Don’t take any chances, if it looks like it might be muddy then walk it however far it needs walking. Paying everyone an extra hour or two will be cheaper than having a lawn professionally repaired.
If you are going to drive on the grass then take the (driest) widest route possible, obviously avoid driving in front of the marquee.
Customers will be far more prescious about their grass before an event than after so it might be you can drive to the marquee on the take down – just keep in mind getting on site with an empty van is a different ball game to getting one off-site with a marquee loaded
Make sure any subcontractors (furniture, toilet or generator suppliers) are pre-warned before they get on site. Spending an extra day carrying all of a marquee across a lawn only to have the furniture suppliers tear up the lawn was a particular highlight of my marquee hiring career!
Don’t assume the ground will be in the same condition when you price a job to when it comes to erecting the marquee months later.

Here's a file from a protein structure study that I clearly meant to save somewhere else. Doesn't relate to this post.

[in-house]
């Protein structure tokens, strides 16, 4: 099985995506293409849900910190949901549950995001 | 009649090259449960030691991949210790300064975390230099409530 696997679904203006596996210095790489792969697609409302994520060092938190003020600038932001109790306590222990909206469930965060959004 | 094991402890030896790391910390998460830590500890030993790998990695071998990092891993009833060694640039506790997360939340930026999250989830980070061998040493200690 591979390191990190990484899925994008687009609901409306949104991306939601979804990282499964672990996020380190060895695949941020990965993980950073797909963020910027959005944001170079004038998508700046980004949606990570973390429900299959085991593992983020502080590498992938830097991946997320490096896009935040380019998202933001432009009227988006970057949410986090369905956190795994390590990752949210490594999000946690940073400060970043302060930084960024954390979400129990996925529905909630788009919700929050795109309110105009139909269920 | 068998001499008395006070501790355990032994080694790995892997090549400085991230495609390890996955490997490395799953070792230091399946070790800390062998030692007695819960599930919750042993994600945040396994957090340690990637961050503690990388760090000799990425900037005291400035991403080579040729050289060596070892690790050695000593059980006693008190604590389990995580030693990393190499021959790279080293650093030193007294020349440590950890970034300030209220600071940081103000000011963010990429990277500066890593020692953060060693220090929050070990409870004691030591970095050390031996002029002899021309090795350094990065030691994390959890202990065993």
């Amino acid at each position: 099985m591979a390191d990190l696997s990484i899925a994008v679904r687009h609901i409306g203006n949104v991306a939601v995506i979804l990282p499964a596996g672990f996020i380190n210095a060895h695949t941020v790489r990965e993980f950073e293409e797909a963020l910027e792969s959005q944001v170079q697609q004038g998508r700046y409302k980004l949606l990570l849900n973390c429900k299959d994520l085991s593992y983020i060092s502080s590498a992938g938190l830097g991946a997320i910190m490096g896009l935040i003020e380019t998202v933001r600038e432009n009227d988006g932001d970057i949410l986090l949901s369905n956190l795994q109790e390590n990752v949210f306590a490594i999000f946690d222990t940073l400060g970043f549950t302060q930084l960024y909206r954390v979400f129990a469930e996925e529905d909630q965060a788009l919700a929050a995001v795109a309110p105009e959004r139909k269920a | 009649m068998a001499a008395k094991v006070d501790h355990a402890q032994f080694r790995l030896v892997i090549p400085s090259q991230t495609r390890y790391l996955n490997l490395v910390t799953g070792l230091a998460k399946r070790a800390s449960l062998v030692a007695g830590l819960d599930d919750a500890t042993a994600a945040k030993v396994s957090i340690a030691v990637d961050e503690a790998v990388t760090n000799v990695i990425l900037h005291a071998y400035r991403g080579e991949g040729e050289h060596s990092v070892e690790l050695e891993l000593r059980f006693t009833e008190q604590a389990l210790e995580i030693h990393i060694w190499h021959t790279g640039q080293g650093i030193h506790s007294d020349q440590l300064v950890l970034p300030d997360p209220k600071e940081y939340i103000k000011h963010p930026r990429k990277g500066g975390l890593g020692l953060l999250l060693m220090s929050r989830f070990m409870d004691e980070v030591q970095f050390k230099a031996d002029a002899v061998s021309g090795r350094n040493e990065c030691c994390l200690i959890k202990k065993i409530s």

Thanks for reading – first mention of The Showmans Show on 17th & 18th October, put it in your diary.
I'm Spencer King, an ex-marquee erector. This blog is designed to help those running a hire business or thinking of starting. I don't claim to know everything, I'm just trying to help people avoid the mistakes I made!
Check out our event planning section for advice on planning your own marquee event.
Please contact us if we can help or offer advice in any way.
I'm human, I make mistakes. All advice offered on this site is to the best of my knowledge and written in goodwill. If you find anything factually incorrect, offensive or generally disagreeable please contact me and it will be removed immediately.
I disclaim any liability incurred in connection to information supplied in this blog.